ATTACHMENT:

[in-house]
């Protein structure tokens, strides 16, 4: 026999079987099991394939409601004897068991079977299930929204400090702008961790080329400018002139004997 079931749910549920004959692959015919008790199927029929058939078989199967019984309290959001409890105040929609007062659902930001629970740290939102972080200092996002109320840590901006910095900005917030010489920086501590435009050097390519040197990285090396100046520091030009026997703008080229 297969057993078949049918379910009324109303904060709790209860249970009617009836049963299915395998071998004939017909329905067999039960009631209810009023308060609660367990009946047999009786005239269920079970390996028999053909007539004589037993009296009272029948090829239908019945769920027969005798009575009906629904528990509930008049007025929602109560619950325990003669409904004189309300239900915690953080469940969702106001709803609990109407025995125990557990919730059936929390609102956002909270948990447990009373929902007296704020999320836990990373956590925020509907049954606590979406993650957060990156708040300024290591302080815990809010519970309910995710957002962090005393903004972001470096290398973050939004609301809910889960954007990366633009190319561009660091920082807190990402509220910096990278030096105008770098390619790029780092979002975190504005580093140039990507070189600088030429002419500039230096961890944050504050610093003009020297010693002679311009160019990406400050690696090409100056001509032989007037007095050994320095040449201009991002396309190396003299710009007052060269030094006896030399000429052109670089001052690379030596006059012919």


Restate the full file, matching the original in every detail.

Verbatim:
[in-house]
């Protein structure tokens, strides 16, 4: 026999079987099991394939409601004897068991079977299930929204400090702008961790080329400018002139004997 079931749910549920004959692959015919008790199927029929058939078989199967019984309290959001409890105040929609007062659902930001629970740290939102972080200092996002109320840590901006910095900005917030010489920086501590435009050097390519040197990285090396100046520091030009026997703008080229 297969057993078949049918379910009324109303904060709790209860249970009617009836049963299915395998071998004939017909329905067999039960009631209810009023308060609660367990009946047999009786005239269920079970390996028999053909007539004589037993009296009272029948090829239908019945769920027969005798009575009906629904528990509930008049007025929602109560619950325990003669409904004189309300239900915690953080469940969702106001709803609990109407025995125990557990919730059936929390609102956002909270948990447990009373929902007296704020999320836990990373956590925020509907049954606590979406993650957060990156708040300024290591302080815990809010519970309910995710957002962090005393903004972001470096290398973050939004609301809910889960954007990366633009190319561009660091920082807190990402509220910096990278030096105008770098390619790029780092979002975190504005580093140039990507070189600088030429002419500039230096961890944050504050610093003009020297010693002679311009160019990406400050690696090409100056001509032989007037007095050994320095040449201009991002396309190396003299710009007052060269030094006896030399000429052109670089001052690379030596006059012919």